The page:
If you are a parent that sets personal and professional goals for yourself, you know how powerful goal setting can be. Goal setting is essential to academic success. When helping your pre-teen or teen set academic goals, there are a few essentials to keep in mind to increase the likelihood of success.
The first step is to remember the 3 P’s of goal setting.
· Positive: Goals should be phrased positively so that they help your children feel good about themselves and what they are trying to accomplish.
· Personal: They must reflect the dreams and values of the child, not those of family, friends, teachers or even popular media.
· Possible: When setting goals, it’s important to look at what is possible and within the reach and control of your child.
· S – Specific: It is important that when your child writes their goal, they are clear about exactly what they want to achieve.
· M – Measurable: It’s essential that progress can be tracked on the written goal. In order for this to happen, the goal has to be measurable.
· A – Achievable – Although any goals written should challenge your child, be sure that it is also realistic for them to achieve.
· R – Relevant – Ensure that the goals that they are writing are in harmony with their current condition and visions that they have for themselves.
· T – Timed: It’s very important to set deadlines. In order to stay motivated towards reaching your goals, a clear timeline is needed.
Let’s look at a few goals that are quite common, but need some work.
1. I want to do better in school this term.
Although this may seem like a great objective, there are a few things missing here. This goal isn’t very specific. What is ‘better in school?’ Are we speaking about all subject areas? How will your child know if they have achieved it?
2. I want mom and dad to be happy with my academic progress so they will stop harassing me.
Although we can see where this goal may be coming from, it lacks positivity and is more about mom and dad and less about the student. It’s important that the student write a goal that is personal to them. The goal I previously mentioned suggests that the student wants to do better in school simply to get their parents off their back!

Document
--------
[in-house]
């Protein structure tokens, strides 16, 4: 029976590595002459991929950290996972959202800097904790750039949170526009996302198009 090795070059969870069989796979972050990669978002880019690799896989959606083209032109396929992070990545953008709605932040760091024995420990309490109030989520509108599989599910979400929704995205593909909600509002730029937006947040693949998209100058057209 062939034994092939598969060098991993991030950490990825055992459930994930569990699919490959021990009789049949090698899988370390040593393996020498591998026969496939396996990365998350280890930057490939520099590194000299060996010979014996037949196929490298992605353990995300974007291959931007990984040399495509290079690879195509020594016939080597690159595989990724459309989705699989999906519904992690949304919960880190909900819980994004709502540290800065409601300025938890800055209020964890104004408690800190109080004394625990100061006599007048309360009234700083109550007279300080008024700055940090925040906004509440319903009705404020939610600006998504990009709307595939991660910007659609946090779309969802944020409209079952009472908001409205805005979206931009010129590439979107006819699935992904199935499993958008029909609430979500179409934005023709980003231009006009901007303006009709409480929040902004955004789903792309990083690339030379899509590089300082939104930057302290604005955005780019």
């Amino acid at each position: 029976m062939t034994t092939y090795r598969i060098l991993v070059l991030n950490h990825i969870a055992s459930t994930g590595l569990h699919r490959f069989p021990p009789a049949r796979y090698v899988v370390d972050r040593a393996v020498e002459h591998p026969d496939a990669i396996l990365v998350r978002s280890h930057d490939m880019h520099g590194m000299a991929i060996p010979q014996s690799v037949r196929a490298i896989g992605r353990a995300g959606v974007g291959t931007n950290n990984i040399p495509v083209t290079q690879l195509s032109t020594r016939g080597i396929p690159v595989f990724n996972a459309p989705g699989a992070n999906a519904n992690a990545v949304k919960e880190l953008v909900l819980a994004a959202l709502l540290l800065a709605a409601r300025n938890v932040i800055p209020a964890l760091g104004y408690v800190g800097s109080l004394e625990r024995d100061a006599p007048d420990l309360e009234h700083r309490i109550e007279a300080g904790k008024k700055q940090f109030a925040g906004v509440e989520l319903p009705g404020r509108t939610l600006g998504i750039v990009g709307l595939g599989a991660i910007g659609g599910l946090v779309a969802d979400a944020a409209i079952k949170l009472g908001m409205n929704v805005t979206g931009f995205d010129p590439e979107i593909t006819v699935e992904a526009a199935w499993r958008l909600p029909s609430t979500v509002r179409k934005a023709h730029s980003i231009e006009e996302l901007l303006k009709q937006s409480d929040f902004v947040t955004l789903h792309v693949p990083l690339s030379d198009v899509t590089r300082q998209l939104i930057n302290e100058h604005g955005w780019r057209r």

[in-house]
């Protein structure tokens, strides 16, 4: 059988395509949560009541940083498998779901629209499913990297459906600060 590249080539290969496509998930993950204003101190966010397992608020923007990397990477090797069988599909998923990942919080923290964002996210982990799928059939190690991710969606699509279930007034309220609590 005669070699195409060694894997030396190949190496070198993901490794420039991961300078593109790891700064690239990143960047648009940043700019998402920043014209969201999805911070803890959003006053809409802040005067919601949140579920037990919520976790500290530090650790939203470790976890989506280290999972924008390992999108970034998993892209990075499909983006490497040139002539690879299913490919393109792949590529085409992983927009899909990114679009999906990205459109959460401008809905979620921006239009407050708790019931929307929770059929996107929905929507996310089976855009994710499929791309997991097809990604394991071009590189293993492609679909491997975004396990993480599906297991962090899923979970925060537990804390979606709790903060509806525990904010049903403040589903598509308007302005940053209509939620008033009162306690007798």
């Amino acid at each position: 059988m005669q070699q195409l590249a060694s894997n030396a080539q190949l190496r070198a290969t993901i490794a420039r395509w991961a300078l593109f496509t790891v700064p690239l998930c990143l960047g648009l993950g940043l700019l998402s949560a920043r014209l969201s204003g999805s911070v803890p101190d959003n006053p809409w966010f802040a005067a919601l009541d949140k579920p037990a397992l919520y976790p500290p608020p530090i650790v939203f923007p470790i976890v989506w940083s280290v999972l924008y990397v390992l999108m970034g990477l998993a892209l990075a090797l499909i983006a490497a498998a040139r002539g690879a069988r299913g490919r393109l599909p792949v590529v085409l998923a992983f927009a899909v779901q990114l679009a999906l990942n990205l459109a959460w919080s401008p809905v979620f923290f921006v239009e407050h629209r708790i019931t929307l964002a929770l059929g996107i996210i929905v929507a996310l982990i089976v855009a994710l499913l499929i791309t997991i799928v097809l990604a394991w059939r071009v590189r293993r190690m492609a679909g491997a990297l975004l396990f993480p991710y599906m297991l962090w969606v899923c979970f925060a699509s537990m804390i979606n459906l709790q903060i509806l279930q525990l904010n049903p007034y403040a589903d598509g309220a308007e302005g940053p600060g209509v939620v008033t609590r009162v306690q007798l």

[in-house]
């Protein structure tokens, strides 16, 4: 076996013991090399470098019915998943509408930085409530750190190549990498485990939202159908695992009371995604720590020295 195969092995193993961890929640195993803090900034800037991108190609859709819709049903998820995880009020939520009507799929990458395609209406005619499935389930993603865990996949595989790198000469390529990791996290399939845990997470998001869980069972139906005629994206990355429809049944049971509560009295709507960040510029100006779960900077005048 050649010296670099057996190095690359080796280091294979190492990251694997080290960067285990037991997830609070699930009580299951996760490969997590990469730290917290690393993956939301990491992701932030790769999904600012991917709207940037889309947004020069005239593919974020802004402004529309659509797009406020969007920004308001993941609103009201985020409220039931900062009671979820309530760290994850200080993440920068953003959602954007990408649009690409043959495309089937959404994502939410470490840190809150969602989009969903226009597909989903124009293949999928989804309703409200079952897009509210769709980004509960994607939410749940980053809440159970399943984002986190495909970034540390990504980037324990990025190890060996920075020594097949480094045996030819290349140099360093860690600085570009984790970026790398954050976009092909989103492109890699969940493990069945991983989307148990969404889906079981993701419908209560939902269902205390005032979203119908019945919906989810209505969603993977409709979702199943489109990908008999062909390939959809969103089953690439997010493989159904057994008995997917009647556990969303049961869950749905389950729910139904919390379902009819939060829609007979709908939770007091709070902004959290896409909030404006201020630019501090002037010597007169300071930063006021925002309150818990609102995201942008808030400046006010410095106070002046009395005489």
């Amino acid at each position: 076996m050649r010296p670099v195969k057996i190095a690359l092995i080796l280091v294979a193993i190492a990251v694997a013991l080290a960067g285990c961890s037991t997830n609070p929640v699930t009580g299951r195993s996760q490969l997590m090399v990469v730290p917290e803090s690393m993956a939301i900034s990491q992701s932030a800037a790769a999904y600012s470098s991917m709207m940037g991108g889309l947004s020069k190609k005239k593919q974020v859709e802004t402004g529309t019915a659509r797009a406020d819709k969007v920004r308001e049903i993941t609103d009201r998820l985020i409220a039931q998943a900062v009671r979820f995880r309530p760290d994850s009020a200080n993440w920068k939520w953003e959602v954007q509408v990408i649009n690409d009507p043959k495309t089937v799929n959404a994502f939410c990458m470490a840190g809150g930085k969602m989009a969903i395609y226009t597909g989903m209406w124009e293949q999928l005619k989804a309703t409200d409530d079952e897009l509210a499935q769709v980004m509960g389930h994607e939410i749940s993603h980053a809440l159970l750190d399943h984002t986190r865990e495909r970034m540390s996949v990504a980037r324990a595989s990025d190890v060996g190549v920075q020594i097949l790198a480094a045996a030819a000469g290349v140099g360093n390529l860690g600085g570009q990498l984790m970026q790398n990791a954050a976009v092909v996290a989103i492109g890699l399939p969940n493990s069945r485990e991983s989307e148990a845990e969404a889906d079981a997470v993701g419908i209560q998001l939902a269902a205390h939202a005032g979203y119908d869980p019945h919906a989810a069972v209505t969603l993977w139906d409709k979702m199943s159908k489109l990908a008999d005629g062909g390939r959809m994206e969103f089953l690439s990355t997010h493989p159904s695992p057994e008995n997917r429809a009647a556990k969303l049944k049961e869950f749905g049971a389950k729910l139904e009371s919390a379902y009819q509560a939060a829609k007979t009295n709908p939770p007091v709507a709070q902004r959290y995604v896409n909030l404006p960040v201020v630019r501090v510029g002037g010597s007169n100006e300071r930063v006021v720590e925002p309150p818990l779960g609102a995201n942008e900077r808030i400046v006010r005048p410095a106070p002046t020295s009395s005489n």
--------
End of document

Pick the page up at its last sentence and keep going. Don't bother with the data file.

3. I want to do better in math.
Like the two goals above, this goal is also weak. What does doing better look like? What is the time frame within which this student would like to do better in math?
Now that we have looked at a few goals that need work, let’s take goal number three and make it a S.M.A.R.T. goal that reflects the 3 P’s.
In order to receive at least 70% in math this term, I will spend 30 minutes each day reviewing current math concepts and commit to attending extra math help classes at least once a week.
Setting well shaped academic goals is a great first step towards a year filled with academic success. It is important to remember that when we set goals, they are not cast in stone. Evaluate your goals and do not be afraid to change them if necessary. In our math example, if your teen is struggling to get 50% on math tests despite the efforts and following of the nightly practice routine that has been put in place, perhaps 55% or 60% may be more achievable. Similarly, if they are managing to achieve 70% with ease, perhaps the percentage may have to be increased to 80%. Do not be afraid to evaluate and adapt goals. Just ensure that when they are being adapted, that they are being adapted for the right reasons.
Happy goal setting!
Thank you for tuning into this week’s episode of A Child’s Life. To find out more about Learn and Lead Educational Center, be sure to visit us online at www.learnandleadec.com.